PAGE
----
Matthew E. Spector, MD
In the current treatment landscape of HPV-positive oropharyngeal squamous cell carcinoma (OPSCC), there is a significant lack of biomarkers to predict recurrence. Additionally, as Matthew E. Spector, MD, notes, the incidence of OPSCC continues to rise.
“Due to HPV, people are getting more and more of these types of cancers, and hopefully that will go down once more people get vaccinated, but right now, we’re on this big upswing that’s probably going to keep going up,” said Spector, who is the lead author of a new biomarker study published in Clinical Cancer Research
In the study, researchers found that patients whose oropharyngeal cancer recurred had higher levels of antibodies for 2 proteins, E6 and E7, which are found in HPV-driven cancers. These findings highlight the potential for a novel, blood-based marker that could predict when cancer is likely to return.
In an interview with OncLive
, Spector, an assistant professor specializing in otolaryngology at the University of Michigan Medical School, discussed the results of this study as well as the pressing need for biomarkers in this patient population.
OncLive: Please discuss the lack of biomarkers in head and neck cancer, and how that affects the treatment landscape.
: Oropharynx cancer is one of the only types of cancer that is really increasing in incidence, especially in head and neck cancer. Due to HPV, people are getting more and more of these types of cancers, and hopefully, that will go down once more people get vaccinated, but right now, we’re on this big upswing that’s probably going to keep going up. These patients are usually younger, they’re healthier, and they have less smoking and drinking history. When we saw this, we needed a way to try to predict which patients would fail therapy, because most patients do pretty well.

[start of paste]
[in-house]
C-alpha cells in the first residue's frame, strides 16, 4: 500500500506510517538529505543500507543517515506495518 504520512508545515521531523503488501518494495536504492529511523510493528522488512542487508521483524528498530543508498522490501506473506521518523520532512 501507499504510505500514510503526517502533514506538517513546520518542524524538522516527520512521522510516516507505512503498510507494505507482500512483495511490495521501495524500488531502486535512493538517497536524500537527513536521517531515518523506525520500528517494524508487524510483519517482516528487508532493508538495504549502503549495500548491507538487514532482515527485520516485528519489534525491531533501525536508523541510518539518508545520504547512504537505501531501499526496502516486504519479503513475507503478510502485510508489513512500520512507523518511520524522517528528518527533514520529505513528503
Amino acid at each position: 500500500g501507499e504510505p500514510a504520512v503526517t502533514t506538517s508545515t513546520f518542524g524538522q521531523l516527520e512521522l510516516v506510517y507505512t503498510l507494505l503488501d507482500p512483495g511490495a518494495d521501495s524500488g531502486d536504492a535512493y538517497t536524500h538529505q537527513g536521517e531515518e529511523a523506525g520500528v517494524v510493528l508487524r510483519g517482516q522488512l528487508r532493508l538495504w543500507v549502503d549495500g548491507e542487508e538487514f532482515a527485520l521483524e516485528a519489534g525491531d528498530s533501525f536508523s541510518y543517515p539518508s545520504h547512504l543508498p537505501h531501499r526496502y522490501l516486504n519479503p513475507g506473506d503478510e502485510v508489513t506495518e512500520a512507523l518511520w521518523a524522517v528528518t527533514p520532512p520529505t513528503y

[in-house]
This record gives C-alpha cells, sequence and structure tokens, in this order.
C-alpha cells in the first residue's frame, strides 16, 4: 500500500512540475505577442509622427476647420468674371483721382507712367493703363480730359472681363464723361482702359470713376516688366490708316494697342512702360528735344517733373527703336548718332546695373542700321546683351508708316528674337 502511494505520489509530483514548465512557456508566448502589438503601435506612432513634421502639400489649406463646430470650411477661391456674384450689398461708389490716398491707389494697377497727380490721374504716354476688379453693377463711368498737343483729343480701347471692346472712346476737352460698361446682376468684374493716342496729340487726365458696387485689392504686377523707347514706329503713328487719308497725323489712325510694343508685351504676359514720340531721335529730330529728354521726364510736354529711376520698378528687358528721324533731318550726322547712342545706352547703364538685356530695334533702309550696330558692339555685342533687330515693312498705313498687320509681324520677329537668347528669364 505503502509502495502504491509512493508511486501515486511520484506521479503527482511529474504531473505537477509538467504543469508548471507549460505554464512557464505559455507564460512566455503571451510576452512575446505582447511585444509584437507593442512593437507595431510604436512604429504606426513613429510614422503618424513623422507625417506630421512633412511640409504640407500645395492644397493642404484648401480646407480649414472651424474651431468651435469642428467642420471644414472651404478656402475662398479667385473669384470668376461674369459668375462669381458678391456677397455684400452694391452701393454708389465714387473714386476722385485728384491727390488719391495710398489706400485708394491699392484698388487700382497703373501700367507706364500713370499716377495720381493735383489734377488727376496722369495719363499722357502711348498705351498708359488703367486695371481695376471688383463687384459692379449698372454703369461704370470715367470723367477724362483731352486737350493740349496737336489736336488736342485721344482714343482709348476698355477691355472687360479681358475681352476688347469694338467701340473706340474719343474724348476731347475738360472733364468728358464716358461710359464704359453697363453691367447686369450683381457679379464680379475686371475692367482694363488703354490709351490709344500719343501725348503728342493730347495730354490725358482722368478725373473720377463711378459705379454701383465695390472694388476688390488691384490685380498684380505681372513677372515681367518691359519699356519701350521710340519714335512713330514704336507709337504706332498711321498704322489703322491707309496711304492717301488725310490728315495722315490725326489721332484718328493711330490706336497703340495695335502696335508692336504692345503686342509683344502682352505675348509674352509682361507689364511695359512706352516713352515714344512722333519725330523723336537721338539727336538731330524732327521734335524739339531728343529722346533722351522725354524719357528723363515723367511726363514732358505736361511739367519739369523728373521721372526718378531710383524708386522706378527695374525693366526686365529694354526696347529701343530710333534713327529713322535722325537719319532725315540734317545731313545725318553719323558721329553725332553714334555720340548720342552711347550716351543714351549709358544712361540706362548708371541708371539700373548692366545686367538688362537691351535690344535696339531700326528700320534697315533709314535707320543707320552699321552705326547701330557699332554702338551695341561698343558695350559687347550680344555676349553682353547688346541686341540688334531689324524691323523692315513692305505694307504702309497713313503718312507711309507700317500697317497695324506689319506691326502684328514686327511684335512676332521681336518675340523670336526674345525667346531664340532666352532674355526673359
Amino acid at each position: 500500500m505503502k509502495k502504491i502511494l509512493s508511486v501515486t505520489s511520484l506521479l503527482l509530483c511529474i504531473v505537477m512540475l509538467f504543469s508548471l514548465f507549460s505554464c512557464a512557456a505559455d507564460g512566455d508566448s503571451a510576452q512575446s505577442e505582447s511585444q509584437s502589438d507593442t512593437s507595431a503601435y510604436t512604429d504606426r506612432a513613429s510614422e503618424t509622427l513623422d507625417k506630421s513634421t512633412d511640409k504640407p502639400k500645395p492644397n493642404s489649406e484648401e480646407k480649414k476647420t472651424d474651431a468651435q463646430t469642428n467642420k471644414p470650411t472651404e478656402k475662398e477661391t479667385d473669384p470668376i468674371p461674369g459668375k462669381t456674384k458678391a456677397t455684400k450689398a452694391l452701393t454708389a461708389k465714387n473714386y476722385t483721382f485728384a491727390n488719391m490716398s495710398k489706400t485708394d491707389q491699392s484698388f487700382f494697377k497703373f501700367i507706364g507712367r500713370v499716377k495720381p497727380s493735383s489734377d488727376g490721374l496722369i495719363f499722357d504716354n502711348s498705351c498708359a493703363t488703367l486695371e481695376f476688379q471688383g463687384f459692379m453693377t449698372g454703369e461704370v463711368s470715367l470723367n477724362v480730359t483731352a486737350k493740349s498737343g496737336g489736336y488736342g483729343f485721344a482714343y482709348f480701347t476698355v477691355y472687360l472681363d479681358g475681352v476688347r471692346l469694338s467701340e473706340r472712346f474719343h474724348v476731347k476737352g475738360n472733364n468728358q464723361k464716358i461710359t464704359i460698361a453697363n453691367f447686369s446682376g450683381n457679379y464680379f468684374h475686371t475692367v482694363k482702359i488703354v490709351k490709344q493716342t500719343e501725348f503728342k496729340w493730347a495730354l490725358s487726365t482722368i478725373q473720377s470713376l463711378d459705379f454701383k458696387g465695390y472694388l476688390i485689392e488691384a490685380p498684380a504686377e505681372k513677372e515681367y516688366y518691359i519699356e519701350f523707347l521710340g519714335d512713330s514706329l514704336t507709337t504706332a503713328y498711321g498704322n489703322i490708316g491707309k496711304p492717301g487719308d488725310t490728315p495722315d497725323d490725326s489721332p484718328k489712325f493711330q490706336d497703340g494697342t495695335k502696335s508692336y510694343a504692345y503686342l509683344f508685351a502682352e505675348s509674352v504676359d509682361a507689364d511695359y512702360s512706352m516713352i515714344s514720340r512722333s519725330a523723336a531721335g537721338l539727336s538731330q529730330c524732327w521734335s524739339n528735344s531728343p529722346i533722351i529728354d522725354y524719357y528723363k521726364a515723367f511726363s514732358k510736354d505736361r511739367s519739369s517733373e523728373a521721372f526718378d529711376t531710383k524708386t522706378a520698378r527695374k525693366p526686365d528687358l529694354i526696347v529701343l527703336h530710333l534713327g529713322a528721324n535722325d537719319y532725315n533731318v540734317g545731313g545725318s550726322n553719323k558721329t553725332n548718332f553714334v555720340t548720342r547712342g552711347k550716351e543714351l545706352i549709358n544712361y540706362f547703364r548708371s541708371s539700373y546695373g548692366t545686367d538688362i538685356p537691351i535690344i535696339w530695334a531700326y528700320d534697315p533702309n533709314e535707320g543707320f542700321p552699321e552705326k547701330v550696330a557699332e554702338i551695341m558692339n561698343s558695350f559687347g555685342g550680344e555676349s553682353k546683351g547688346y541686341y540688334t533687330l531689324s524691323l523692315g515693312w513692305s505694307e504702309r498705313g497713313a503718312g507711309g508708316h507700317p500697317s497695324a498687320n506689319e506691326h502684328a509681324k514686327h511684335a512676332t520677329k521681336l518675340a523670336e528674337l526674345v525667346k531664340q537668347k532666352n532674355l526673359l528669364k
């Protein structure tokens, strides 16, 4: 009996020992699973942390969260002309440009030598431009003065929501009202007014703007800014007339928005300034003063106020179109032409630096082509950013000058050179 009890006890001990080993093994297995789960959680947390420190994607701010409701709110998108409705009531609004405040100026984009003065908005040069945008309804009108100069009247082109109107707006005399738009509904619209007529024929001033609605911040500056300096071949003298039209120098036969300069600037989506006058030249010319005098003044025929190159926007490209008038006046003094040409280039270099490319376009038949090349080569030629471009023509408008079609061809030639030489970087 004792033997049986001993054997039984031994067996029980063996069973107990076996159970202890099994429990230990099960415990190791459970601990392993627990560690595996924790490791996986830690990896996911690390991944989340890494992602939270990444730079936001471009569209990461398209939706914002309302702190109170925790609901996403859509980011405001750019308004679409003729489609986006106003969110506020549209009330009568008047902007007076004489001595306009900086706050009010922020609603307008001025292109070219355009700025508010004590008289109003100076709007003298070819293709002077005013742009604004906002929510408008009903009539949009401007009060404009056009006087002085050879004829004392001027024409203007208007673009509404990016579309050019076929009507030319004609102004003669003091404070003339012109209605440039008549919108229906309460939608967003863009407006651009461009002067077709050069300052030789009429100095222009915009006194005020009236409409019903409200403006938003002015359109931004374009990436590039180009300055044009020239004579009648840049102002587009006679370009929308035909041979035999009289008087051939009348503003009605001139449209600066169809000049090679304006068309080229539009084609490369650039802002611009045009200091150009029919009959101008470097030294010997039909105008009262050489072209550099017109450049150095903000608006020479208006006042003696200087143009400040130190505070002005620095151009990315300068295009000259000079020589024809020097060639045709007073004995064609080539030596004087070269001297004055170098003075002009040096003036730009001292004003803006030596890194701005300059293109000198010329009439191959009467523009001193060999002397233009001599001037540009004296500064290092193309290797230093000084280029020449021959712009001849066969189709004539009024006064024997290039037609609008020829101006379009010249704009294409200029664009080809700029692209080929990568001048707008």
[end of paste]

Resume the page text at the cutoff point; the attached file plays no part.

Biomarkers in cancer are always a little tricky. There are some really good ones out there. Prostate cancer has a really good blood-based biomarker, as does thyroid cancer. But for head and neck cancer, we’ve tried a lot of different things, but we haven’t been able to detect it.
What’s unique about this cancer is that there are actually viral oncoproteins that are circulating in the blood at some point, so we used that premise to develop this test. The test basically looks at antibodies against those viral oncoproteins, and they’re called E6 and E7, and we’re able to detect those in patients who are developing recurrence where their antibody levels are actually going up.
How was your study conducted, and what were the most significant findings?
The patients that we used for this trial were before my time here at the University of Michigan, but 1 thing we’ve done really well as a group is to collect samples on everybody. We collect blood samples every couple of months, we collect tumor samples when patients initially develop cancer, and then we store these to do studies like this.
We looked back at patients, who were treated from approximately 2000 to 2010, and we looked at their blood samples, and then we divided them into 2 groups: patients who recurred and patients who didn’t. Then we used their blood samples to measure these antibody levels.